Serialization is generally looked upon as magic that the black box architecture you are using at the time handles for you. Serialization is also something that does not deserve attention for small to medium size applications; it is only when scalability is a concern that the process should be analyzed for serialization on a table, screen, job, or report basis.
Multi-threading can be defined in a variety of ways, but it can most easily be explained as creating multiple standalone pieces of code or work that can be passed to the various processors or cores of a machine.
Years ago, multi-threading was not even a consideration unless one needed to perform an operation in the background while the main program continued running. The adoption of multiple core processors as the standard helped bring multi-threading to the forefront of software development. With the use of multi-threading, a few changes to one’s code, it could be made to run 2, 4, and then finally 6 times faster than it had before the use of this process. Personally, I found that as I took on bigger and bigger projects and performance became more and more of an issue, multi-threading became the difference between success and failure.
On the other hand, multi-threading can do more harm than good if it is not done properly. The number of threads created should be directly related to the number of processors at one’s disposal. Generally, if there is one processor or core in use and four threads of work have been started for that processor, the overhead of switching threads will make the code run slower than if the work had been combined from all the threads into one. However, there is one exception to this generalization to take into consideration: If a thread will have idle time where the processor could possibly do work on a second thread while the first sits idle, it may be beneficial to keep the threads separate. It is also important to consider the processing power of any other machines on which the threads may be dependent. For example, if one is creating 12 threads to run on six processors, but those 12 threads depend on calls to a four processor machine, the system is not likely optimized for ideal performance.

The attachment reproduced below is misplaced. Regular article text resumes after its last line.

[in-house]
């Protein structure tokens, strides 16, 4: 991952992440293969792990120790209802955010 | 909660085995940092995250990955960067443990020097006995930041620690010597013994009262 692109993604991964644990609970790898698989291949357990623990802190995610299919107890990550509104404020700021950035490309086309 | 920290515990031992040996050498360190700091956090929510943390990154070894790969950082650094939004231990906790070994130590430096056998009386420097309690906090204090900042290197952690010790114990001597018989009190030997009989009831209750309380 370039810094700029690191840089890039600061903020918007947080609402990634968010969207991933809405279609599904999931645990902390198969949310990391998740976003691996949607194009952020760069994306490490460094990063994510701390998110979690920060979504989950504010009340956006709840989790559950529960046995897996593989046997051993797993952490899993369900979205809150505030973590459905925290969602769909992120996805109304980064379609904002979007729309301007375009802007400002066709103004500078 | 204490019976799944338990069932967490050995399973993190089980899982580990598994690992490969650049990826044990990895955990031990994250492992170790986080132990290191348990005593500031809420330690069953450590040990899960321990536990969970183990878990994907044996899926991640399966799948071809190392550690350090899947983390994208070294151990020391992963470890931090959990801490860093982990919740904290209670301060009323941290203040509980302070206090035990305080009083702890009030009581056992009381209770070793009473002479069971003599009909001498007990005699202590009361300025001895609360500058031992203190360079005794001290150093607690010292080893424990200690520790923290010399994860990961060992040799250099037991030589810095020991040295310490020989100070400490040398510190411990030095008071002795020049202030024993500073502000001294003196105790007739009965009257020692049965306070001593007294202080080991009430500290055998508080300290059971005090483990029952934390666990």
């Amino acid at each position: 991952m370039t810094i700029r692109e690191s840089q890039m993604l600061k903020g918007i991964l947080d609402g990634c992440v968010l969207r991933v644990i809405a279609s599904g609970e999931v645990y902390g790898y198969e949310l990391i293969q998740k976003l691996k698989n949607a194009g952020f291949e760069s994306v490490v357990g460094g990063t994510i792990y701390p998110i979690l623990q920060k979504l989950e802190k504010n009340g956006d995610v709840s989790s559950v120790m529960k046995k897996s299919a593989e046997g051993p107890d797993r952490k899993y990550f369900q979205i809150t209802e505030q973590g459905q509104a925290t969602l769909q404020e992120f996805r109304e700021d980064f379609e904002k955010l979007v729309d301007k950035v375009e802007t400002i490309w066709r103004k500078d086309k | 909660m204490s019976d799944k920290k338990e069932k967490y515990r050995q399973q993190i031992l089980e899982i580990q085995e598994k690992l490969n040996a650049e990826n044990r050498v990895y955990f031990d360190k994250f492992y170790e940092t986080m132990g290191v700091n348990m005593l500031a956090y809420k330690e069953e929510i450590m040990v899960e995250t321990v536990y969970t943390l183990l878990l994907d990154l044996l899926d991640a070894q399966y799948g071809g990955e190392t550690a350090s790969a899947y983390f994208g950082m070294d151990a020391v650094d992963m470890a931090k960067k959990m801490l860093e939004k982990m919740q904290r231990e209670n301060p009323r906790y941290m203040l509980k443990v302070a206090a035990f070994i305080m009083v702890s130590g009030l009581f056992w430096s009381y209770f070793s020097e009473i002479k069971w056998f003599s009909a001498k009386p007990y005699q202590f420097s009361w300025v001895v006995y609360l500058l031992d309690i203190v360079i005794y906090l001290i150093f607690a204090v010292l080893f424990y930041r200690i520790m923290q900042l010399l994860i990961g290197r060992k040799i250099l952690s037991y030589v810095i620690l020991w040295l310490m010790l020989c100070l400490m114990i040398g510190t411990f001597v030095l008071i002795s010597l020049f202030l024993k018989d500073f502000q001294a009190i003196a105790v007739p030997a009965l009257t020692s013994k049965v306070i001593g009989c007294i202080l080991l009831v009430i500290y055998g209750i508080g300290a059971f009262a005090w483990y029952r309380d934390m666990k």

Additionally, it is important to consider that the machines currently in use could possibly be replaced with new ones that have more processors at a future date. To combat the issue of processor changes, the code should be able to optimize itself for the number of processors in the machine; or, at a minimum, there should be an easy and central way to tell the code how many threads to create. Performance testing and tuning will go a long way to insure success in this area.
By definition, if creating a scalable architecture, it is necessary to have some means of communication between the machines as one scales out. In past project, I personally used Microsoft’s .NET Remoting technology to communicate between my machines. Given my belief that whatever Microsoft does, I can do better (which proved to be the case with serialization), I would use socket communication for my next project. Using socket communication would require one to write his/her own request/response protocol, but it is generic, and (in theory) anyone using any development platform could send a request object and a response object could be returned containing the results of that request.
There are various methods for making serialization perform with large amounts of data. These methods all involve multi-threading. Serialization will be nearly the same in all cases, but other considerations will determine the appropriate approach.